The national tour of Broadway's 2018 revival of "Once on This Island" opened at the Walton Arts Center in Fayetteville Feb. 11. I was among that opening night crowd, but from a different vantage point than I usually have among the house seats.
The revival production was produced in the round -- with audience members on all sides of the stage -- and the touring company recreates that feeling as closely as possibly with on-stage seating options. Bleacher-like seats line the back and side edges of the stage -- so close to the action, your feet are literally in the sand. Oh, there's sand, too. And fire, and rain and water seeping in from the ocean, threatening to flood the stage if the sandbags placed to hold it back do not succeed.
This is where I experienced "Once on This Island" and it felt like a magical, once-in-a-lifetime experience.
Some 15 minutes before the show even begins, the performance begins as actors are milling about the debris-strewn stage, cleaning up from the hurricane that took place the night before. They welcomed those of us sitting near them to the island, and we were able to take in the intricate details of the set. Keep an eye on some of the pieces of trash the characters pick up -- you'll see them incorporated in later costumes.
"Once on This Island" portrays the resiliency of a vibrant island community as they pick up the pieces after disaster, loss and pain. "It's the circle of life," actor Tamyra Gray told What's Up! associate editor Jocelyn Murphy during their podcast interview following the show's debut. "That's kind of what the show represents. It takes you through myriad emotions because, in life, we experience all of these things."
As the show opens, the islanders are comforting a little girl who is still frightened from the storm's lingering thunder. Her neighbors begin to recount the tail of another small island girl, TiMoune, who faced impossible obstacles to follow her heart.
The scene, and some of the characters, transform to that long-ago time when TiMoune was rescued from a flood by the gods who rule the island. The island is divided by color -- the light-skinned Grand Hommes luxuriating on one side of the island behind their protective gates, and peasants with skin "black as night," live at the mercy of the gods as they try to survive. When TiMoune rescues one of the wealthy men after a car accident and nurses him back to health, her love for him inspires her to unite the two sides of the island.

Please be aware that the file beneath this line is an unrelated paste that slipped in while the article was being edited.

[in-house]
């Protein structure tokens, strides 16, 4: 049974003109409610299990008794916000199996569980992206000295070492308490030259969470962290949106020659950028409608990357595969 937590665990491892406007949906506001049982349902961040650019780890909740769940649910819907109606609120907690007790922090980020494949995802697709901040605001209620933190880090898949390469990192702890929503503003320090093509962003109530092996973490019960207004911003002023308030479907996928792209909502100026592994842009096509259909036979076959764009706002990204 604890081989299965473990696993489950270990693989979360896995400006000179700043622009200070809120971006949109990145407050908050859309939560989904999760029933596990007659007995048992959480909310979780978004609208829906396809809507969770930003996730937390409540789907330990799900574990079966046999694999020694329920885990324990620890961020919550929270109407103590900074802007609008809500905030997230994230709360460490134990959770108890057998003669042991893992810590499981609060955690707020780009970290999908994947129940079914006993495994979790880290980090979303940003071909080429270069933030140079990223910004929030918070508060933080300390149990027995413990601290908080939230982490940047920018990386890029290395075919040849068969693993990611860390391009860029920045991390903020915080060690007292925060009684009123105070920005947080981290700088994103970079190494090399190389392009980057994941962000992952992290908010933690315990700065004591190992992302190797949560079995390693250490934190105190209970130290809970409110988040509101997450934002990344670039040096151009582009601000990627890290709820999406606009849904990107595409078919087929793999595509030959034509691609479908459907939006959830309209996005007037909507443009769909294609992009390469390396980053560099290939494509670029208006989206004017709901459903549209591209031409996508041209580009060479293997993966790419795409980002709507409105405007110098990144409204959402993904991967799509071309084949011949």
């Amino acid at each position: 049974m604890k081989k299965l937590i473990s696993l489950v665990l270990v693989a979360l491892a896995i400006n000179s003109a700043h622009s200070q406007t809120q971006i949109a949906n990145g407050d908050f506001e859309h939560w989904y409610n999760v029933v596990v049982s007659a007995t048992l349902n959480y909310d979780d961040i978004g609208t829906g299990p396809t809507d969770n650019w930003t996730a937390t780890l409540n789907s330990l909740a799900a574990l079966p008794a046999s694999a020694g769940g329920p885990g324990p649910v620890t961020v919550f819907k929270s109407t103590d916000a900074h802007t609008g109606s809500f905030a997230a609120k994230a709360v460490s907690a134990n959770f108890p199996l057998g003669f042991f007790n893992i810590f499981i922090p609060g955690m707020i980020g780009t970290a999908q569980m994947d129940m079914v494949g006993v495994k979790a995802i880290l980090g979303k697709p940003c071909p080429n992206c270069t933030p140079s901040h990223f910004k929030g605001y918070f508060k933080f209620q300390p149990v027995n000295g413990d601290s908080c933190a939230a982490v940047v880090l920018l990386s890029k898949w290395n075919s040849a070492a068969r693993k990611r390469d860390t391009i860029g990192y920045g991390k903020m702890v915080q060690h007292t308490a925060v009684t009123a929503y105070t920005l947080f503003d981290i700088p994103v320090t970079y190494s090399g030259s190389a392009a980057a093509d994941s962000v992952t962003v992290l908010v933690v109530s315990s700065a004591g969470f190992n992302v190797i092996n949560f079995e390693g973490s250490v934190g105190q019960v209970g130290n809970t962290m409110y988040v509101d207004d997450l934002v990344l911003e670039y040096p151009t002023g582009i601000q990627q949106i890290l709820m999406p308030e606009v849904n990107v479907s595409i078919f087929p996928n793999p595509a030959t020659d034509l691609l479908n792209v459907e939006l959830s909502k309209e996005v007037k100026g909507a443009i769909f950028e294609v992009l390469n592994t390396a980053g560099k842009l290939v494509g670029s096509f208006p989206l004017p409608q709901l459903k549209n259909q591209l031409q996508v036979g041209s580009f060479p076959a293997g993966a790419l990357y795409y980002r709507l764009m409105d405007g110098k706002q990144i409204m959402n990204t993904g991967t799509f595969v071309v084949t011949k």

Along TiMoune's journey, the gods manipulate, guide and provide for her, adding touches of magic to the beautiful show. The costumes, music and dancing transport you straight to the Caribbean and the islanders' joy and resilience, even in the face of devastation, is infectious. The acting is incredible -- Tamyra Gray (Papa Ge/demon of death), Jahmaul Bakare (Agwe, god of water), Kyle Ramar Freeman (Asaka, mother of the earth) and Cassondra James (Erzulie, goddess of love) were all knockouts. Tony and Grammy Award nominee Phillip Boykin (Tonton Julian) was a particular delight and Courtnee Carter (TiMoune) brought a lovely blend of childlike wonder, courage and romance to the part.
Sitting on stage, amid the actors and very near to the on-stage musicians, I will admit some words during some of the songs were lost to me. But I don't feel I sacrificed anything from my special viewpoint and, in fact, felt completely immersed in the world of the island. What's more, the on-stage seats are a steal at $25 -- cheaper than any seats in the house!
"Once on This Island" is showing at the Walton Arts Center through Feb. 16. The show is approximately 90 minutes long, with no intermission, and is recommended for ages 10 and above. The show won the 2018 Tony Award for Best Revival of a Musical and it feels incredibly special we have such a beautiful piece of theater available to us in Arkansas, straight from Broadway on its first run. I hope readers will give this romantic, adventurous, powerful show a chance.
‘Once on This Island’
WHEN — 8 p.m. Feb. 14; 2 & 8 p.m. Feb. 15; 2 p.m. Feb. 16
WHERE — Walton Arts Center in Fayetteville
COST — $25-$81
INFO — 443-5600, waltonartscenter.org
BONUS — On-stage tickets are available. These seats offer a side/rear view of some of the performance as they are on the sides of the stage.
FYI — The performance runs approximately 90 minutes without an intermission.
NAN What's Up on 02/14/2020